Ever since the launch of the Bulldozer range and 9-series motherboards, the initial reviews of the processors were not encouraging to say the least.  Since then, AMD has decided to pull out of the enthusiast end of the CPU market, to focus in on the mainstream and low power processors.  This is despite the fact that Windows 7 (and Windows 8, natively) is now receiving updates so the operating system can understand the processor architecture a little better, and hopefully boost performance.  This gives a second wind to those owning (or thinking of owning) a Bulldozer based processor, and in turn, a 900-series motherboard.  With the updates in hand, today we are looking at five 990FX boards that may feature on the consumer or system builders’ radar.  This roundup has been on the cards for a long time, but unfortunately has had to be continually pushed back and then retests applied with latest BIOS updates – but as belated as it might be (and as deeply apologetic as I am), here it is!

9-Series Overview

In a trend of compatibility, today’s Bulldozer architecture and Zambezi processors are all wrapped up in our 942-pin AM3+ socket, coupled with either the 990FX, 990X or 970 chipsets.  For all intents and purposes, these chipsets are identical to their 800-series brethren, with two differences: guaranteed support of processors based on the Bulldozer architecture (BIOS update may be required), and SLI licensing for motherboards that can take advantage of multi-GPU setups.

  990FX 990X 970
PCIe Lanes 32 16 16
PCIe Configuration x16/x16
x16/x8/x8
x8/x8/x8/x8
x16 or x8/x8 x16
TDP 19.6 W 14 W 13.6 W
South Bridge SB950 SB950 SB950 or SB920
SATA 6 Gbps
(from South Bridge)
6 6 6
SLI Yes Yes No
CrossFire Yes Yes On a single card

The 990FX chipset is our focus today, which comes with 32 lanes for graphics (usually in x16/x16, x16/x8/x8 or x8/x8/x8/x8 distributions) and is paired up with the SB950 Southbridge.  This Southbridge makes sure that all the motherboards come with six SATA 6 Gbps ports with RAID 0/1/5/10 support and 14 USB 2.0 ports (USB 3.0 comes from controllers) for only another 6 watts of power consumption.

We are still limited to dual channel memory, compared to AMD’s high end server offerings which give quad channel and Intel’s various memory channel designs.  This is partly cost, keeping AMD chipsets relatively cheaper, and design – moving to a larger number of memory channels would require more pins and routes from the CPU, and thus a new CPU socket. 

Speaking of sockets, the AM3+ (or AM3r2) and 942-pin design is still with us for the near future.  The second generation Bulldozer (Bulldozer Enhanced) and FX processors will still be on the same pin layout and 900 series boards will work with them – the processor should merely benefit from a workload throughput increase.  The third generation FX processor, codename Steamroller, is still reported (not confirmed) to use AM3+, meaning that there are still quite a few years left in this platform when taking the AMD route.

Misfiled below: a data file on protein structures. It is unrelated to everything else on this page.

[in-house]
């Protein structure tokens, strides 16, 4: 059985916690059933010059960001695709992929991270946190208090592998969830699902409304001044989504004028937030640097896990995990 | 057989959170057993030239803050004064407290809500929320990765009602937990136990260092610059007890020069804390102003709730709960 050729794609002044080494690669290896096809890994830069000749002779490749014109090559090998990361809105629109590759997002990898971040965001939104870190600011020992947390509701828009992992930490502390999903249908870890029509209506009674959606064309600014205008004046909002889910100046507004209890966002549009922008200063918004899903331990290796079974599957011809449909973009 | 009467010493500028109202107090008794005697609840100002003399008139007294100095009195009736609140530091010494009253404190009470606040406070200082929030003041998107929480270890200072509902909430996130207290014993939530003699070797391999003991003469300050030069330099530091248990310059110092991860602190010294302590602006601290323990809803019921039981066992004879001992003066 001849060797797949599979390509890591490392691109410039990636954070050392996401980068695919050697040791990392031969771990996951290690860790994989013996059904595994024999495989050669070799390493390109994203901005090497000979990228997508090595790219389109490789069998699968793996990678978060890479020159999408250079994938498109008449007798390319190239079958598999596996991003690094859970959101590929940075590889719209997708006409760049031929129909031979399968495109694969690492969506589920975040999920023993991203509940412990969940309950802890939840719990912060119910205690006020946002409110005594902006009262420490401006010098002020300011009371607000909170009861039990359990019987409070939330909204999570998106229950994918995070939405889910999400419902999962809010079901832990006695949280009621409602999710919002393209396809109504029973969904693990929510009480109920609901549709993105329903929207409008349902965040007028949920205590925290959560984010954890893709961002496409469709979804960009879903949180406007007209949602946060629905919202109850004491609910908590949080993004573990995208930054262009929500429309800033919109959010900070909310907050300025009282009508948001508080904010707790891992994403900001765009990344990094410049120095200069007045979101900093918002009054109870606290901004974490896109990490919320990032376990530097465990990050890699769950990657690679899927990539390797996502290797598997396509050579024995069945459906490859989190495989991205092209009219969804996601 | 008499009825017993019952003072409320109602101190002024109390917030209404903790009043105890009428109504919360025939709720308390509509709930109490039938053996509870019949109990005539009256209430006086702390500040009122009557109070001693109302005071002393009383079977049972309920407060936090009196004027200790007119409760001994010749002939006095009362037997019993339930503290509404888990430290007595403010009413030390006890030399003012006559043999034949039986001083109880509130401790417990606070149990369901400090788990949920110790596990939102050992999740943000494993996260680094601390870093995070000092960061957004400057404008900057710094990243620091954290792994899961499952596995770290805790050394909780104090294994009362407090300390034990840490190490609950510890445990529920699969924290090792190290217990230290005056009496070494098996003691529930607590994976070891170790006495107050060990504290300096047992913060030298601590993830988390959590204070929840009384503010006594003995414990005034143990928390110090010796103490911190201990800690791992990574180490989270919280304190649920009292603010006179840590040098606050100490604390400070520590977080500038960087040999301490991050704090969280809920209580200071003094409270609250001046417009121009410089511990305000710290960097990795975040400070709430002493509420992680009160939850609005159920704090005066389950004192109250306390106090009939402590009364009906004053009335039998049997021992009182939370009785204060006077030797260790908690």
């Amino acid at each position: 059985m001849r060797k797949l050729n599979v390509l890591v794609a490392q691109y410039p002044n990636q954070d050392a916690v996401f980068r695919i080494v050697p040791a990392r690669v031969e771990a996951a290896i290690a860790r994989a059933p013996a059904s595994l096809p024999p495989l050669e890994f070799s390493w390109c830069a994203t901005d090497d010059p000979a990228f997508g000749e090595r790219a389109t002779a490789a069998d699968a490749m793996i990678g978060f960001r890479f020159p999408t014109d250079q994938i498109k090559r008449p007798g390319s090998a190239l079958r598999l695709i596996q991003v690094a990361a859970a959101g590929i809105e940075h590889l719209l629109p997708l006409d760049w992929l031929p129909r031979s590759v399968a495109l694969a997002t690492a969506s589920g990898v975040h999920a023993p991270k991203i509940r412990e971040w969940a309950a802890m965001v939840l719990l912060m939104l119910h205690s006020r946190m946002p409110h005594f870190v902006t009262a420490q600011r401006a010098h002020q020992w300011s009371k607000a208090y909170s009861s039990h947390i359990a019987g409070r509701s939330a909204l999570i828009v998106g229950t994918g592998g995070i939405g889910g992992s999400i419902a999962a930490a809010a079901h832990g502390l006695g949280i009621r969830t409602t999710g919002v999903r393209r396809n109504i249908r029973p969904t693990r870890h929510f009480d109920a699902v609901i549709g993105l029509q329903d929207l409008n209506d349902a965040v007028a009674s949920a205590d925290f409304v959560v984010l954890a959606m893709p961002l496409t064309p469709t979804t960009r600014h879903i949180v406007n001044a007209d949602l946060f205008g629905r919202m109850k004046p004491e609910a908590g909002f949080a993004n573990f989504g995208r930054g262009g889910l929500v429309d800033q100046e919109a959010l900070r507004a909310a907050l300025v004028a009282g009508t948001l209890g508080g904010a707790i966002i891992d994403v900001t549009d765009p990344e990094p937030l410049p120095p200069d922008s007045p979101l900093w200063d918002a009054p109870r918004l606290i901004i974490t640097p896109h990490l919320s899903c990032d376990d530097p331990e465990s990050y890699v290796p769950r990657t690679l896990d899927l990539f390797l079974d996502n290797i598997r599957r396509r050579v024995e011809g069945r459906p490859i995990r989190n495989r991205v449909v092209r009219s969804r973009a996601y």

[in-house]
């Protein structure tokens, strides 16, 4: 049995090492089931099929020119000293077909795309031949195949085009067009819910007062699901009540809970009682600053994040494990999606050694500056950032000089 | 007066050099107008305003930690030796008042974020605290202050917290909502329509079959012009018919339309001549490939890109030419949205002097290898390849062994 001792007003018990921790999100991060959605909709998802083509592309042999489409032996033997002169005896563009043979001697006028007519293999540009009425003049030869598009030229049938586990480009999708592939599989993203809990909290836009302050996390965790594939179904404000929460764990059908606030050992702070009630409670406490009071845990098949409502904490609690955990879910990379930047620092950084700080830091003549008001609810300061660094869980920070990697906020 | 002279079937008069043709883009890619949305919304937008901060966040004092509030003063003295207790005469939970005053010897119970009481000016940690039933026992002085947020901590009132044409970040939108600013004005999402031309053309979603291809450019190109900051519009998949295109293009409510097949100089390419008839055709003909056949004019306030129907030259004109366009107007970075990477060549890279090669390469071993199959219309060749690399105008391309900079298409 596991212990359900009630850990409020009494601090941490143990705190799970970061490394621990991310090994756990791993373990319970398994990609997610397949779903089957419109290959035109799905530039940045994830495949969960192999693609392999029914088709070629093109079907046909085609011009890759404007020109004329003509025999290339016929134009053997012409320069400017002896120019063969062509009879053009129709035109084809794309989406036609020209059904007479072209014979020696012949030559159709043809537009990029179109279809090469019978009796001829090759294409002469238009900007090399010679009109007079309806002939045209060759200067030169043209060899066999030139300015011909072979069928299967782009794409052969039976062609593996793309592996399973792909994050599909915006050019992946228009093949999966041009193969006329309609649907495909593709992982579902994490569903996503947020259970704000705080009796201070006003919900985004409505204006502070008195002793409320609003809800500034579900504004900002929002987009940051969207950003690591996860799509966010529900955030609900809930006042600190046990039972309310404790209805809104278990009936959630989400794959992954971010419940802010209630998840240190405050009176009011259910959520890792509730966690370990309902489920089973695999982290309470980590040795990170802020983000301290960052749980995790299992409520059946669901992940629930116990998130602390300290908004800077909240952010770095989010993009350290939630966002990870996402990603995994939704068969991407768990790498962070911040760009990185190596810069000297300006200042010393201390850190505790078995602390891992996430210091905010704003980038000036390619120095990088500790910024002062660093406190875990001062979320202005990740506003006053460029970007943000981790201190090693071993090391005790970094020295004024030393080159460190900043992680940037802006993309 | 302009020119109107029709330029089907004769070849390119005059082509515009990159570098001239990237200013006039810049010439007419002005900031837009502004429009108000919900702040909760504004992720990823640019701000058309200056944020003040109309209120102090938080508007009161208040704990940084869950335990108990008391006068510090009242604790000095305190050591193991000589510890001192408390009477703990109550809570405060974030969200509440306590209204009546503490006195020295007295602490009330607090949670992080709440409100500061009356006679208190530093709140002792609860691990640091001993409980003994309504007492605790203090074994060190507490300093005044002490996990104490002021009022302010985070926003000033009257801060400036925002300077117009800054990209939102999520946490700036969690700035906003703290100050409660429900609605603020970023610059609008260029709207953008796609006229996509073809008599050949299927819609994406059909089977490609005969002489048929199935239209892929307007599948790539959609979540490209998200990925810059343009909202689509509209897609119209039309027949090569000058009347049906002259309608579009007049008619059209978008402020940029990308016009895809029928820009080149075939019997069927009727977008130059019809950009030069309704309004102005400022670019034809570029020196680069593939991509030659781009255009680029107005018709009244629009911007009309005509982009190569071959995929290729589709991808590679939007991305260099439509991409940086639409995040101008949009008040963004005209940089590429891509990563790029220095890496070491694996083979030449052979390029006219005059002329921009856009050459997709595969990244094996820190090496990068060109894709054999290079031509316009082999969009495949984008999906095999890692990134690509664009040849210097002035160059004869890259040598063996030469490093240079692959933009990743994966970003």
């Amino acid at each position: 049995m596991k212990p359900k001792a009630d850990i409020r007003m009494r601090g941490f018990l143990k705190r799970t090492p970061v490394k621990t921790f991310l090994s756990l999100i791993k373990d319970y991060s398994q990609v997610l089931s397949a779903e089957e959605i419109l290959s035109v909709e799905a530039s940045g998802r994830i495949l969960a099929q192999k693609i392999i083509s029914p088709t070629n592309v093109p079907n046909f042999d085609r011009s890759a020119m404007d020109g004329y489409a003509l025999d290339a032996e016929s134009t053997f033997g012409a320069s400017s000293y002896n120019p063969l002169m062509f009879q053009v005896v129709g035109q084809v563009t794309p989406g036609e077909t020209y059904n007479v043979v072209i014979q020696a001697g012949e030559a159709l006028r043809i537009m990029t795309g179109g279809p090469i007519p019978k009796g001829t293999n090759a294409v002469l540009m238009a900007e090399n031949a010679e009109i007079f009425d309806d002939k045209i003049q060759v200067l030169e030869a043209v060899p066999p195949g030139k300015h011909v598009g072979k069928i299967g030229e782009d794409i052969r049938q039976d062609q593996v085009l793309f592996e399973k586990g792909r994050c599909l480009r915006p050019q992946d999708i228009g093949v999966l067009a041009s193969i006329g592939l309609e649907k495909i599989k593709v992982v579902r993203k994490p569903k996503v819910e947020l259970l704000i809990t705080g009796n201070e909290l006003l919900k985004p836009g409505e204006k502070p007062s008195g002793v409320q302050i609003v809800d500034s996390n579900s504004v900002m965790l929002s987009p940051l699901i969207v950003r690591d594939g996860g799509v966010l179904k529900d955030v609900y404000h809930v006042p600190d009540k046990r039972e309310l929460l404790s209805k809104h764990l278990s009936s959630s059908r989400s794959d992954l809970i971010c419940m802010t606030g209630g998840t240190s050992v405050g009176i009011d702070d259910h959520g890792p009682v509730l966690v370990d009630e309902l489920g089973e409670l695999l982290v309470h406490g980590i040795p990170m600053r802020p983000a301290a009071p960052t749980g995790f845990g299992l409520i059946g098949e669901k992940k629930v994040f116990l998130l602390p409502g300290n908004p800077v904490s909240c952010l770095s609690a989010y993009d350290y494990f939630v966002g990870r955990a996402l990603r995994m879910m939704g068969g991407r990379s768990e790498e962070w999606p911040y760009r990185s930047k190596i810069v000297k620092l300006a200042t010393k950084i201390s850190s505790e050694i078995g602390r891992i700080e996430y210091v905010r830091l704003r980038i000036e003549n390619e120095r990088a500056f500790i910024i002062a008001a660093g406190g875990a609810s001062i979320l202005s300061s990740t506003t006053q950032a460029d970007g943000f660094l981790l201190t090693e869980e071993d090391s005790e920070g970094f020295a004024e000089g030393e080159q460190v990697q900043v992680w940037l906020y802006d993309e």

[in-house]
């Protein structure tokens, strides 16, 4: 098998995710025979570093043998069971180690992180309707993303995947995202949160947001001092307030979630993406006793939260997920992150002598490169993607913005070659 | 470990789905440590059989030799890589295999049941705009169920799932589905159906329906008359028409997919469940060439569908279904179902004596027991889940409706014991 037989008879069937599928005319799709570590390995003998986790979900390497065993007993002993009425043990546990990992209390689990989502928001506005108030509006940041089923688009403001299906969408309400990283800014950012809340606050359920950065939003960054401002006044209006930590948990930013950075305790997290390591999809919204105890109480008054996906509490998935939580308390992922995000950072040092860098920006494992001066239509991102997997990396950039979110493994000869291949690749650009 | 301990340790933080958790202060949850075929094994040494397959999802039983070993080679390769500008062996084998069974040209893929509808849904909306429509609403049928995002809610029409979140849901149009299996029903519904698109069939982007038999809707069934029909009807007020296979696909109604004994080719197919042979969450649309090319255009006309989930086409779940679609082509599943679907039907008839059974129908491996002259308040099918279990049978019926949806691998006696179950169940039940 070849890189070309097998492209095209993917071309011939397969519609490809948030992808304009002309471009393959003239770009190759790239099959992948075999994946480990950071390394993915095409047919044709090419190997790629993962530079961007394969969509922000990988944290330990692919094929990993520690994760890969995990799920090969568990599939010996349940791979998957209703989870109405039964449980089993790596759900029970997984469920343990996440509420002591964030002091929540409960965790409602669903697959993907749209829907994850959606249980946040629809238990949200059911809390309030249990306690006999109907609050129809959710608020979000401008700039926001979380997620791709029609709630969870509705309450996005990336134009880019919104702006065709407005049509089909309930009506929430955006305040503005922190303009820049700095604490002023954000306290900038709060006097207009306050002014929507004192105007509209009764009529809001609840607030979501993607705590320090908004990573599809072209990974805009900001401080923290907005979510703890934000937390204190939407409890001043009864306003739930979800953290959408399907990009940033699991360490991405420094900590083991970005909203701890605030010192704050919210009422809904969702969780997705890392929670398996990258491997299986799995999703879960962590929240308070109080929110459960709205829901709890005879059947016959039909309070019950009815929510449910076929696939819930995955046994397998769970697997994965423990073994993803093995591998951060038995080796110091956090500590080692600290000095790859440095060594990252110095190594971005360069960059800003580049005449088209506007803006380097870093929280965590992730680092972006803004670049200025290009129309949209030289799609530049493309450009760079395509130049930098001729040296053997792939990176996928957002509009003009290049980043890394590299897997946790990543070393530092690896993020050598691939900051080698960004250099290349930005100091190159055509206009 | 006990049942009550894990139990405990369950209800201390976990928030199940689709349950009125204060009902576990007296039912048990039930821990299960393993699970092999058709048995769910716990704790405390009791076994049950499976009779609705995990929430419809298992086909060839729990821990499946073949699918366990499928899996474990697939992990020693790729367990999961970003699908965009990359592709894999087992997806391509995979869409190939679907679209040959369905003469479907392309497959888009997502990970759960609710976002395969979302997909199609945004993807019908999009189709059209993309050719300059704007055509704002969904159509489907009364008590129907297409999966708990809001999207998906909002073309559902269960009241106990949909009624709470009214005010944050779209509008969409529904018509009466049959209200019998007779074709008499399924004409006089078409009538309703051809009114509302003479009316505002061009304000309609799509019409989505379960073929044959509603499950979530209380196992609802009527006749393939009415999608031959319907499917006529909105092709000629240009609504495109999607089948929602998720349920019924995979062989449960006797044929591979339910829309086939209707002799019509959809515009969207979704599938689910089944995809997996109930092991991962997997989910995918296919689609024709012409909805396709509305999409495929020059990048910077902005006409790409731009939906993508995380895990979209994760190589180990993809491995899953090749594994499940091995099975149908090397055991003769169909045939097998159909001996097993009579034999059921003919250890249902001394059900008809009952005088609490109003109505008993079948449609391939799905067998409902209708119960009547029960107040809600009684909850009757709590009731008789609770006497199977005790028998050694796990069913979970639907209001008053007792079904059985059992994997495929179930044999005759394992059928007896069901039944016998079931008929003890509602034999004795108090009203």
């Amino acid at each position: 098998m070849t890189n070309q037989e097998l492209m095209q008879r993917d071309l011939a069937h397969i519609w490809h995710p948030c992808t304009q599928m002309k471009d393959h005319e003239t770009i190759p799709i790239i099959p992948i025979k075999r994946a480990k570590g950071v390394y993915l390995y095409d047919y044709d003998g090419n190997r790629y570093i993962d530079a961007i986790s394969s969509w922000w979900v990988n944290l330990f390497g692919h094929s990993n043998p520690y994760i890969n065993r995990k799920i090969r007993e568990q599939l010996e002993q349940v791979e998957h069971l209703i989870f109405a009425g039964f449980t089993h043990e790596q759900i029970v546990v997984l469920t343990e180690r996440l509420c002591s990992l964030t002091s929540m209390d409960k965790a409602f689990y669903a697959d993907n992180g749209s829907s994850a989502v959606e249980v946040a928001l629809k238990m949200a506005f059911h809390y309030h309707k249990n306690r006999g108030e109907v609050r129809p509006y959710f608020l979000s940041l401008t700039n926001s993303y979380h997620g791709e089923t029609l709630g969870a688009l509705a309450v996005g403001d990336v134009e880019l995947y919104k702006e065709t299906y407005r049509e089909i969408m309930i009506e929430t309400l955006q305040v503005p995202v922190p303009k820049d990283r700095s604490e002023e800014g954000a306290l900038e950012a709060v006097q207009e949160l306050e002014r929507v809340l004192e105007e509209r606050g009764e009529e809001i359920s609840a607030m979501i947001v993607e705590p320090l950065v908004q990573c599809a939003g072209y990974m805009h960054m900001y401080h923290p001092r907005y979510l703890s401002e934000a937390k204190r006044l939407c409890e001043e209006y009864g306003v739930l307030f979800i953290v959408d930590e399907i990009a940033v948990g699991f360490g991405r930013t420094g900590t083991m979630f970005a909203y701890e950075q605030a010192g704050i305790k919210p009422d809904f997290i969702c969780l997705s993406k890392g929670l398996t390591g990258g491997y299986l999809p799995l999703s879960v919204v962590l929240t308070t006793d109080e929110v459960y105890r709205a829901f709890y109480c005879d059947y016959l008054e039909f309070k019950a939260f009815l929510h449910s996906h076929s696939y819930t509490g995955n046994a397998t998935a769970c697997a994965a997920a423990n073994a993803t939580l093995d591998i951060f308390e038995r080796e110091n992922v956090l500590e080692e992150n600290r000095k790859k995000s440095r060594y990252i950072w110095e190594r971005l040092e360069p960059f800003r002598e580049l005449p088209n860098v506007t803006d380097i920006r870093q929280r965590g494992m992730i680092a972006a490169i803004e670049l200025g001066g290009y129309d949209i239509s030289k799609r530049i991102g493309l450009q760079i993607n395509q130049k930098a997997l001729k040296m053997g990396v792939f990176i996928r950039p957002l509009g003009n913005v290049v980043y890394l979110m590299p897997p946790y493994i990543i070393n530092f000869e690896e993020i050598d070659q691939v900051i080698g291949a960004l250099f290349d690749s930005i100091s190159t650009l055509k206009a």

By default the 890FX and 990FX HyperTransport 3.0 should enjoy transfer rates of up to 5.2 GT/s, unless you use an appropriate processor when HyperTransport 3.1 kicks in to give a 6.4 GT/s transfer rate. With the 900-series, users now have access to a graphical UEFI BIOS, similar to recent Intel chipsets, and also have full support of 2.2+ TB devices.

With all that in mind, for this article we are testing and reviewing the following products and prices:

$215 - ASUS Crosshair V Formula
$185 - ASUS Sabertooth 990FX
$180 - Gigabyte 990FXA-UD5
$195 - MSI 990FXA-GD80
$130 - Biostar TA990FXE

These boards will be tested with both a previous generation Thuban processor (the X6 1100T) and a high end Bulldozer processor (FX-8150), under AMD’s all-in-one liquid cooling solution (which is made by Asetek, and is essentially their take on the Corsair H80).  With a wide range of price points and feature sets, let us see what they can do, starting with the ASUS Republic of Gamers Crosshair V Formula.

ASUS Crosshair V Formula – Overview and Visual Inspection
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  • IanCutress - Thursday, April 05, 2012 - link

    Unfortunately we don't have an infinite amount of kit to review with. We're individual reviewers here, not all working in a big office. Obviously we can't all request top end kit from manufacturers either. Plus for every time we do use new high end kit, we also get comments about testing something 'more realistic' to most users. In that circumstance, we can't win and please everyone, but we do try and be as consistent as possible.